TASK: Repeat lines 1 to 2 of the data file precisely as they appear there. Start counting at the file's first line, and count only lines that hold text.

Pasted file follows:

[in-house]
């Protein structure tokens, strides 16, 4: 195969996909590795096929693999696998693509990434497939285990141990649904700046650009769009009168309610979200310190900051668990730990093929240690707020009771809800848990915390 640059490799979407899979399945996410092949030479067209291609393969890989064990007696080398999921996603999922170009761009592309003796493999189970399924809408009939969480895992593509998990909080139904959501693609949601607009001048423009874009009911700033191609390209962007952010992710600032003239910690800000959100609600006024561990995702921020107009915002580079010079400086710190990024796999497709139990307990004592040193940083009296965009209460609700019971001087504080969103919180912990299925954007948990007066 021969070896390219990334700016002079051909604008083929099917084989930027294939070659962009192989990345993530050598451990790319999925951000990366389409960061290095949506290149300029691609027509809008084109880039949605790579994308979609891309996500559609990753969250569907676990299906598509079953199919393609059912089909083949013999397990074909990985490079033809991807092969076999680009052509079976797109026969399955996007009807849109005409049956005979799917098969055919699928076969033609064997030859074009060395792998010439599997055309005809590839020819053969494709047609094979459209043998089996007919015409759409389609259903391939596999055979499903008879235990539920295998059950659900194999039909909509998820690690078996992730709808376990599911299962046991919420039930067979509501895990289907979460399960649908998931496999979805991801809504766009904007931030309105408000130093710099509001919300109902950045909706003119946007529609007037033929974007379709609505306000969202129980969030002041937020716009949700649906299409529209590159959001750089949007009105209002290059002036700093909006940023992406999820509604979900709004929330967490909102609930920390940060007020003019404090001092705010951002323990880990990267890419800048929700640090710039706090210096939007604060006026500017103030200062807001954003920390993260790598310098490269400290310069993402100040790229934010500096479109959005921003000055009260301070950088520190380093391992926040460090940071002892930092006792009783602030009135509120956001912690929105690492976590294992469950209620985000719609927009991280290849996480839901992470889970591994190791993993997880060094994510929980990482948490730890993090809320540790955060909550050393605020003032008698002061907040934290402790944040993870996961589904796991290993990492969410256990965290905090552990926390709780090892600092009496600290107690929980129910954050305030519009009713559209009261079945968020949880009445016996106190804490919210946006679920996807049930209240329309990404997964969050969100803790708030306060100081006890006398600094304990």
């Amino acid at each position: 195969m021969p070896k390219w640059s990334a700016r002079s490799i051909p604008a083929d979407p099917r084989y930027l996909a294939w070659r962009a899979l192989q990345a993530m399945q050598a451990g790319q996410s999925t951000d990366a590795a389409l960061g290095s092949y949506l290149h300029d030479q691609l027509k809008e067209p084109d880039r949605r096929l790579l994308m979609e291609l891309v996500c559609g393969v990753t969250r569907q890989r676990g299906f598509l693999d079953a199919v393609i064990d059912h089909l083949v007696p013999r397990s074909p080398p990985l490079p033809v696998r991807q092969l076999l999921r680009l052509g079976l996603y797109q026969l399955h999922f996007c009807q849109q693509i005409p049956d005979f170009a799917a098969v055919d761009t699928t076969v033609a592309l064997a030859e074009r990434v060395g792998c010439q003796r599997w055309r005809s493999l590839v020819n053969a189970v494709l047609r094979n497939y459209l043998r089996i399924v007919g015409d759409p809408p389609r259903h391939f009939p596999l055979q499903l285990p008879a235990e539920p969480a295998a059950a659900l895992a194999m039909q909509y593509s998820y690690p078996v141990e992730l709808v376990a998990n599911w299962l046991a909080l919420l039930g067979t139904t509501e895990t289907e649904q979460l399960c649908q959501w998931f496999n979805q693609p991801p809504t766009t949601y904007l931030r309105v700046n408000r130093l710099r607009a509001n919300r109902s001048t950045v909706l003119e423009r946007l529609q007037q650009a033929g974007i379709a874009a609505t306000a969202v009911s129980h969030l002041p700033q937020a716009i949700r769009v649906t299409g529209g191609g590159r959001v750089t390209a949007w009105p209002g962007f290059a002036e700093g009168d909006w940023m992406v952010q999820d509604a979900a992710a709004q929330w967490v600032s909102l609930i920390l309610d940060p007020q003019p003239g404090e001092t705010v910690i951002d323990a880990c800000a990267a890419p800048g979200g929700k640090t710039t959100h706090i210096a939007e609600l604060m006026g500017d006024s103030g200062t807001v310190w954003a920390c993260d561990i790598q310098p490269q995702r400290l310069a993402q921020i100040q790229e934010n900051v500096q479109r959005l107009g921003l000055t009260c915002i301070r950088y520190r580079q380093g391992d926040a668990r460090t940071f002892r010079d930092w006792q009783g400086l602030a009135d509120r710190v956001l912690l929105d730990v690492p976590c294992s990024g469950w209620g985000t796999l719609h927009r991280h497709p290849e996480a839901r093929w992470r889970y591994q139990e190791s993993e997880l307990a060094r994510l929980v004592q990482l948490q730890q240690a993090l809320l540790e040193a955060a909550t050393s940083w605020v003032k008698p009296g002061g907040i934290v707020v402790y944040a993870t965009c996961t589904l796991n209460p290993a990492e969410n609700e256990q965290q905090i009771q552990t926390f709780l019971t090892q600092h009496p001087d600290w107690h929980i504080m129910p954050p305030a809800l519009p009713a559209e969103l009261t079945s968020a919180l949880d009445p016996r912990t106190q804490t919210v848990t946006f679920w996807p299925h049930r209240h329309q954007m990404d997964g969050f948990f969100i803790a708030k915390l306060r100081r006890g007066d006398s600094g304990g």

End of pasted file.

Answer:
[in-house]
């Protein structure tokens, strides 16, 4: 195969996909590795096929693999696998693509990434497939285990141990649904700046650009769009009168309610979200310190900051668990730990093929240690707020009771809800848990915390 640059490799979407899979399945996410092949030479067209291609393969890989064990007696080398999921996603999922170009761009592309003796493999189970399924809408009939969480895992593509998990909080139904959501693609949601607009001048423009874009009911700033191609390209962007952010992710600032003239910690800000959100609600006024561990995702921020107009915002580079010079400086710190990024796999497709139990307990004592040193940083009296965009209460609700019971001087504080969103919180912990299925954007948990007066 021969070896390219990334700016002079051909604008083929099917084989930027294939070659962009192989990345993530050598451990790319999925951000990366389409960061290095949506290149300029691609027509809008084109880039949605790579994308979609891309996500559609990753969250569907676990299906598509079953199919393609059912089909083949013999397990074909990985490079033809991807092969076999680009052509079976797109026969399955996007009807849109005409049956005979799917098969055919699928076969033609064997030859074009060395792998010439599997055309005809590839020819053969494709047609094979459209043998089996007919015409759409389609259903391939596999055979499903008879235990539920295998059950659900194999039909909509998820690690078996992730709808376990599911299962046991919420039930067979509501895990289907979460399960649908998931496999979805991801809504766009904007931030309105408000130093710099509001919300109902950045909706003119946007529609007037033929974007379709609505306000969202129980969030002041937020716009949700649906299409529209590159959001750089949007009105209002290059002036700093909006940023992406999820509604979900709004929330967490909102609930920390940060007020003019404090001092705010951002323990880990990267890419800048929700640090710039706090210096939007604060006026500017103030200062807001954003920390993260790598310098490269400290310069993402100040790229934010500096479109959005921003000055009260301070950088520190380093391992926040460090940071002892930092006792009783602030009135509120956001912690929105690492976590294992469950209620985000719609927009991280290849996480839901992470889970591994190791993993997880060094994510929980990482948490730890993090809320540790955060909550050393605020003032008698002061907040934290402790944040993870996961589904796991290993990492969410256990965290905090552990926390709780090892600092009496600290107690929980129910954050305030519009009713559209009261079945968020949880009445016996106190804490919210946006679920996807049930209240329309990404997964969050969100803790708030306060100081006890006398600094304990």